Dog IQ Test Developed By Scots Experts
8 February 2016, 06:13
A dog IQ test has been developed by scientists who say it could pave the way for breakthroughs in our understanding of the link between intelligence and health.
Experts have discovered that dog intelligence works the same way as human intelligence, so clever canines who perform well in one task tend also to do well in others - just like their human masters.
Recent studies have shown that brighter people tend to live longer, and so scientists believe if they can prove the same is true in dogs they can use them to study long-term health problems such as dementia.
Dr Rosalind Arden, a research associate at the London School of Economics, which carried out the study with Edinburgh University, said the discovery could have ``far reaching implications for understanding human health and disease and canine health and disease''.
She told the Press Association: ``We asked the question, if a dog is good at one test does it tend to be better than average at the other test? And we found that yes that's true.
``This is the first step in trying to develop a really snappy, reliable dog IQ test, and that has got implications that aren't obvious at first.''
Scientists put the intelligence of 68 working border collies to the test by devising a series of cognitive tasks for them to carry out.
One involved finding their way to a food reward they could see but was behind a barrier - meaning they had to work out to go around the barrier rather than try to dig under it.
Another involved offering two plates of food and assessing if the dogs learnt to go to the one with the bigger portion, while a third task examined how many times a dogs followed a human pointing gesture.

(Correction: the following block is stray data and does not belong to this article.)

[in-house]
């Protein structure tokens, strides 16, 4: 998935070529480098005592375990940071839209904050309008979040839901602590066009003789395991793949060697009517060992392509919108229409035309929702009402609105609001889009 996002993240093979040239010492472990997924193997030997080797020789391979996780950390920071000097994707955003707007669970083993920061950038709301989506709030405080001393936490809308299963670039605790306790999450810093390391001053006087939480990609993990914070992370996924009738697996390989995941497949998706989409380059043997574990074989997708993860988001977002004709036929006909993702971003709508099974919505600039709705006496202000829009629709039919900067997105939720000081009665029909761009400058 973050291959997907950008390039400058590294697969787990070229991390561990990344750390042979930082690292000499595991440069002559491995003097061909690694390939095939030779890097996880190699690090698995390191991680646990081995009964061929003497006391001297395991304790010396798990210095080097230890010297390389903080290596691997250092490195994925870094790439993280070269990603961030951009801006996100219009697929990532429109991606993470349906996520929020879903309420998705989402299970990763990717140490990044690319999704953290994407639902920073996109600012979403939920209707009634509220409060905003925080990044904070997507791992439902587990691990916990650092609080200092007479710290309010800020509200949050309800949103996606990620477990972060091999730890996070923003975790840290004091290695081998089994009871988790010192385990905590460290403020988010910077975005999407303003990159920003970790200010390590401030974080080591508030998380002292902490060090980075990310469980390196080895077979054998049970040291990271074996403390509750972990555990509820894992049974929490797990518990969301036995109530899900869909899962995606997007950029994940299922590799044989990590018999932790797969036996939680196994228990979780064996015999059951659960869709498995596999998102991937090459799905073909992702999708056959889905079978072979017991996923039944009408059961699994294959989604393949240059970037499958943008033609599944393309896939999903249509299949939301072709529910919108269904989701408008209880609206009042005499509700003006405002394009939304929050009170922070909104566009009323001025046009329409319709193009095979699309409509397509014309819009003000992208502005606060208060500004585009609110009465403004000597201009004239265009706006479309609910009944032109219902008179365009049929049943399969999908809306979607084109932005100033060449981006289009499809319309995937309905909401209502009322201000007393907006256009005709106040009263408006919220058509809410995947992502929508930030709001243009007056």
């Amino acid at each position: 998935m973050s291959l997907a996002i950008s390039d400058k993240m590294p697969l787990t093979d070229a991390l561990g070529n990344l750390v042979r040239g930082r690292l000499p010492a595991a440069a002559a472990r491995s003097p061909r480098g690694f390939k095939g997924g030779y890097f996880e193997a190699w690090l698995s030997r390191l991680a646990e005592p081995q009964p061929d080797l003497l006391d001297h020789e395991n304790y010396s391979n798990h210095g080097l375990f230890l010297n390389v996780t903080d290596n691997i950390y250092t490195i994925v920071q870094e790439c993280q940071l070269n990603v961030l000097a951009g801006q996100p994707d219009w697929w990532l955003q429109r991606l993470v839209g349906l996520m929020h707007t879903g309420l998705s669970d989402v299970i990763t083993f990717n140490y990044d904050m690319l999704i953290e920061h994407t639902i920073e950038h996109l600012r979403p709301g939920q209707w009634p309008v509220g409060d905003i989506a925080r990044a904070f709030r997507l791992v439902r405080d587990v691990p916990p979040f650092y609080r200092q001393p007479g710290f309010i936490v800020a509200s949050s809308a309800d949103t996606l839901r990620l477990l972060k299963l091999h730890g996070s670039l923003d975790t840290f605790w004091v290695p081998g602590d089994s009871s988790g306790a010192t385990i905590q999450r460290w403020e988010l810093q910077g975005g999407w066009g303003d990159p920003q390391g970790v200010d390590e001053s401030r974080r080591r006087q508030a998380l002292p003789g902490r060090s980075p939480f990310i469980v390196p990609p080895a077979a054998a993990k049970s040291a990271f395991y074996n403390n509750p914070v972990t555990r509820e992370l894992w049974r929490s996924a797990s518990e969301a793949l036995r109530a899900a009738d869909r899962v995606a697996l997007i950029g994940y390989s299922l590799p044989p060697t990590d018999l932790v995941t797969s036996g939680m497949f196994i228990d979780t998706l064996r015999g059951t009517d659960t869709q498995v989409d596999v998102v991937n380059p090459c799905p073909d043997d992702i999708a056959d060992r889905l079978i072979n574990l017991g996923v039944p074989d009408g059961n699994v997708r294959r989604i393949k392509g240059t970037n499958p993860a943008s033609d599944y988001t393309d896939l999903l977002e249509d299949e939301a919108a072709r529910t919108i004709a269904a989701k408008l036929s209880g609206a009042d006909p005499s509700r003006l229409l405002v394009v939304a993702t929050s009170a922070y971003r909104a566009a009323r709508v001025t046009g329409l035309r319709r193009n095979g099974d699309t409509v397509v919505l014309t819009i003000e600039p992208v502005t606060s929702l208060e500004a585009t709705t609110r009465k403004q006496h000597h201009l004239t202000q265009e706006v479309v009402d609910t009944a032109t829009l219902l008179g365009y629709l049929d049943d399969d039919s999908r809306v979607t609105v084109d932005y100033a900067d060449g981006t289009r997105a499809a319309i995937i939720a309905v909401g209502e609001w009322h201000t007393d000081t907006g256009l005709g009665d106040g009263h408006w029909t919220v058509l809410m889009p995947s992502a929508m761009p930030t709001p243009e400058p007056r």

Those that performed well in one of these tasks tended to be above average in the others too.
Dr Arden said scientists have known for some time that brighter people tend to live longer. But this can be notoriously tricky to investigate because our lifestyle choices - whether we smoke, and how much we eat, drink and exercise - have a major impact on our health.
Dogs offer a good insight because they are ``basically teetotal'', Dr Arden said.
``Dogs are very reliable on that front; they don't touch pipes, don't touch cigars, don't kid around with recreational drugs - lots of things that muck up our findings in human reports can be very much better studied in non-human animals'', she said.
They also have another important trait - like humans, they naturally acquire dementia. This causes their behaviour and brain structure to change, Dr Arden said.
She added: ``You'll find a dog that changes its social habits, it doesn't want to be petted any more, it becomes introverted and alone. They reproduce lots of the disturbances found in human dementia.''
Researchers stressed that they have only established that dog intelligence is measurable, as it is in humans, but have yet to establish if this is linked to health.
Dr Mark Adams, research fellow at the University of Edinburgh, said: ``This is only a first step, but we are aiming to create a dog IQ test that is reliable, valid and can be administered quickly.
``Such a test could rapidly improve our understanding of the connection between dog intelligence, health, even lifespan, and be the foundation of 'dognitive epidemiology'.
``Dogs are excellent for this kind of work because they are willing to participate and seem to enjoy taking part.''
The research is published in the journal Intelligence.